For the eagle-eyed readers amongst you, you may have noticed that The Writing Garnet appears multiple times on the above banner, and you would be correct by noticing that as no, it isn’t an error. You see, this blog tour is for Julia Ibbotson’s ‘The Drumbeats Trilogy’ but, because I am reviewing each of the books individually, I, as well as others, have multiple dates on the tour.
So, whilst this may be my third and final RaRaResources blog tour of the day, it’s my first of three posts for this tour, AND I get to kick off the blog tour as well! Many thanks to Rachel for the blog tour invite and ARC.
First up in the trilogy is ‘Drumbeats’ – here is my review:
It’s 1965 and 18 year old Jess escapes her stifling English background for a gap year in Ghana, West Africa. But it’s a time of political turbulence across the region. Fighting to keep her young love who she believes is waiting back in England, she’s thrown into the physical dangers of civil war, tragedy, and the emotional conflict of a disturbing new relationship. So why do the drumbeats haunt
This is a rite of passage story which takes the reader hand in hand with Jess on her journey towards growing into the adult world.
What does TWG think?
Oh Jess, what have they done to you!!
It didn’t take me long at all to become invested in Jess’ world. At only 18 years of age, Jess had already seen things she shouldn’t have, been made aware of things she shouldn’t have, and be treated in a way that nobody should ever be treated. With all of that in mind, Jess is determined to carve herself a life to be proud of, away from the people who believe her choices to be impossible – so she decides to go to Africa. As you do.
Set in 1965 when things were a lot different to they are now, both in England and overseas, ‘Drumbeats’ explores the tragedies of everyday life in West Africa, as well as the detrimental affects politics had on human life.
Jess’ character is much wiser than her eighteen years suggests. That’s not to say someone of eighteen isn’t wise, but Jess has an extremely old head on young shoulders and her determination to succeed is very endearing and, weirdly, quite frustrating. That’s an odd thing to say really, isn’t it? I was frustrated FOR her. Whilst she wanted to go above and beyond for those in need whether it was during the lessons she taught or whether it was in Accra, she never ever left any of her energy for herself, thus wondering why she ended up being unable to do things for a little while. Her selflessness was her most beautiful trait, yet it was also one which seemed to shoot her in the foot more times than necessary.
When the author took us along on Jess’ journey to Accra, a rock hard lump formed in my throat due to the devastation of how people in Africa, both young and old, lived. I know that they know no different, but why are they being left to die? Left to rot? It certainly opened my eyes to a completely different world outside of the bubble we live in here in the UK. It was hard to read, I won’t lie, but I am very glad that I did as, not only did I become aware of difficulties overseas, my knowledge grew without even realising it.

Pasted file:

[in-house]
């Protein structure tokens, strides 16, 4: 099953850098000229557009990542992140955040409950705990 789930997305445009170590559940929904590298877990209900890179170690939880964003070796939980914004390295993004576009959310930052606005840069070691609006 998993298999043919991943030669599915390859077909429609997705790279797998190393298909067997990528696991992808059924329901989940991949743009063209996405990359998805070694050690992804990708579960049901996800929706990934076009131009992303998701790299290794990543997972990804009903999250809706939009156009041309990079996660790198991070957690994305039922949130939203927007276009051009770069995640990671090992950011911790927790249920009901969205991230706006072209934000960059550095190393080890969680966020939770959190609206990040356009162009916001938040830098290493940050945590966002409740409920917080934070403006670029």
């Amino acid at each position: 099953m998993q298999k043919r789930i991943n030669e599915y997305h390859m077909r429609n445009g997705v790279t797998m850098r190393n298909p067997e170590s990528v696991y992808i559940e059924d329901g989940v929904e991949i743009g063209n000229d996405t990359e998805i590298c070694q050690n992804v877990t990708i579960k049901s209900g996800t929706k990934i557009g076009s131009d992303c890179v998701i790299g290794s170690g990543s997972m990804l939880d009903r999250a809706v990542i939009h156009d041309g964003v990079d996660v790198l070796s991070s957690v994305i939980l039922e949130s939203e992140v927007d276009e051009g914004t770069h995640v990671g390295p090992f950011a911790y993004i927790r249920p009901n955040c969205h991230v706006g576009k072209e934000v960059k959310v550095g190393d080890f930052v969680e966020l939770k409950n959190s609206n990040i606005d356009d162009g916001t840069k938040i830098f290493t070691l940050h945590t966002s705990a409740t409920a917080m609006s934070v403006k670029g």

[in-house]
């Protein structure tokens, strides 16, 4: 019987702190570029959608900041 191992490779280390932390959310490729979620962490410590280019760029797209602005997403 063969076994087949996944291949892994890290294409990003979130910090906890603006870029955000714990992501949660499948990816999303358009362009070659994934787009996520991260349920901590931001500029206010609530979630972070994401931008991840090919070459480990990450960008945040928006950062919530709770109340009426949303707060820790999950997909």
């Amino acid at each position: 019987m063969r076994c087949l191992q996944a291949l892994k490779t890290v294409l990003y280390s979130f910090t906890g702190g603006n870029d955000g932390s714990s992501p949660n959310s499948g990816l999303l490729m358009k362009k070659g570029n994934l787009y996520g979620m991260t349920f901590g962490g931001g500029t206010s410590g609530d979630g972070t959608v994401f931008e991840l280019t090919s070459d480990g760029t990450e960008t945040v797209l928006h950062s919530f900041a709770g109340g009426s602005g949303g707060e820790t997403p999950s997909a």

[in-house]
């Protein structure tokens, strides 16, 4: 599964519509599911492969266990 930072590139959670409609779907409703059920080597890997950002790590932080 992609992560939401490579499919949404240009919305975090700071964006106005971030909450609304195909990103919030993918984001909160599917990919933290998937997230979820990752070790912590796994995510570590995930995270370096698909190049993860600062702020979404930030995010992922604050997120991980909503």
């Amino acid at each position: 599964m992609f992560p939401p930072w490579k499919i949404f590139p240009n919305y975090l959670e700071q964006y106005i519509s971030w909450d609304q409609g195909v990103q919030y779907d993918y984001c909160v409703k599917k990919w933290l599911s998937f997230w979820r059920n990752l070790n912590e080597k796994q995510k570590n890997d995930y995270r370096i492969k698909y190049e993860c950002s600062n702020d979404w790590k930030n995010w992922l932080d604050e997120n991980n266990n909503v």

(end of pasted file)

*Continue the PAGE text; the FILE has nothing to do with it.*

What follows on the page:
‘Drumbeats’ is such an intense, thought-provoking novel which puts the emotion of African lives, well under the spotlight. This is a story which was both enjoyable and devastating in equal measures, yet if you were to ask me whether the devastation ruined my enjoyment of the book, I would put my hand on my heart and say definitely not. Because it didn’t. I’m not sitting here saying that I revelled in other people’s heartache, not at all. But the way in which Julia Ibbotson crafted her story to ensure that her readers were both enlightened and entertained, spoke volumes.
I flew through this book and, if this is the strength of the first book in the trilogy, I cannot wait to read the other books and follow Jess’ life. Devastatingly beautiful – what more can I say?
About the author.
Award-winning author Julia Ibbotson is fascinated by the medieval world and concepts of time travel. She read English at Keele University, England (after a turbulent but exciting gap year in Ghana, West Africa) specialising in medieval language, literature and history, and has a PhD in socio-linguistics. She wrote her first novel at 10 years of age, but became a school teacher, then a university lecturer and researcher. Finding Jess (2018) is her sixth book and the last of the Drumbeats trilogy (which begins and ends in Ghana). Apart from insatiable reading, she loves travelling the world, singing in choirs, swimming, yoga and walking in the countryside in England and Madeira where she and her husband divide their time.
Acclaimed author of:
Drumbeats (2015), the first of the trilogy set in 1960s Ghana: sometimes you have to escape to find yourself.
Walking in the Rain (2016), the second in the trilogy set in 1970s and 1980s England: never give up on your dreams.
Finding Jess (2018), the last of the trilogy set in 1990s England and Ghana: can the past ever be left behind?
Also by Julia Ibbotson:
A Shape on the Air (2017): historical (Dark Ages/early medieval) time-slip romance. Two women 1,500 years apart, with one aim: to reclaim their dreams and fight the dangers that threaten them both across the ages …
The Old Rectory: Escape to a Country Kitchen, (first published 2011, rereleased 2017) a feel-good story of the renovation of a Victorian rectory interwoven with period recipes to feed the soul, all from the rectory kitchen.
S.C.A.R.S (first published 2012, rereleased 2016) (children’s novel): a troubled boy slips through a tear in the fabric of the universe into a parallel medieval fantasy world of knights, dragons, and a quest for the triumph of Good over Evil. But can he save himself?
Social Media Links
Facebook Author page
Pinterest page: includes boards with pics and images that inspired each book
Goodreads author page
RNA (Romantic Novelists Association) website author page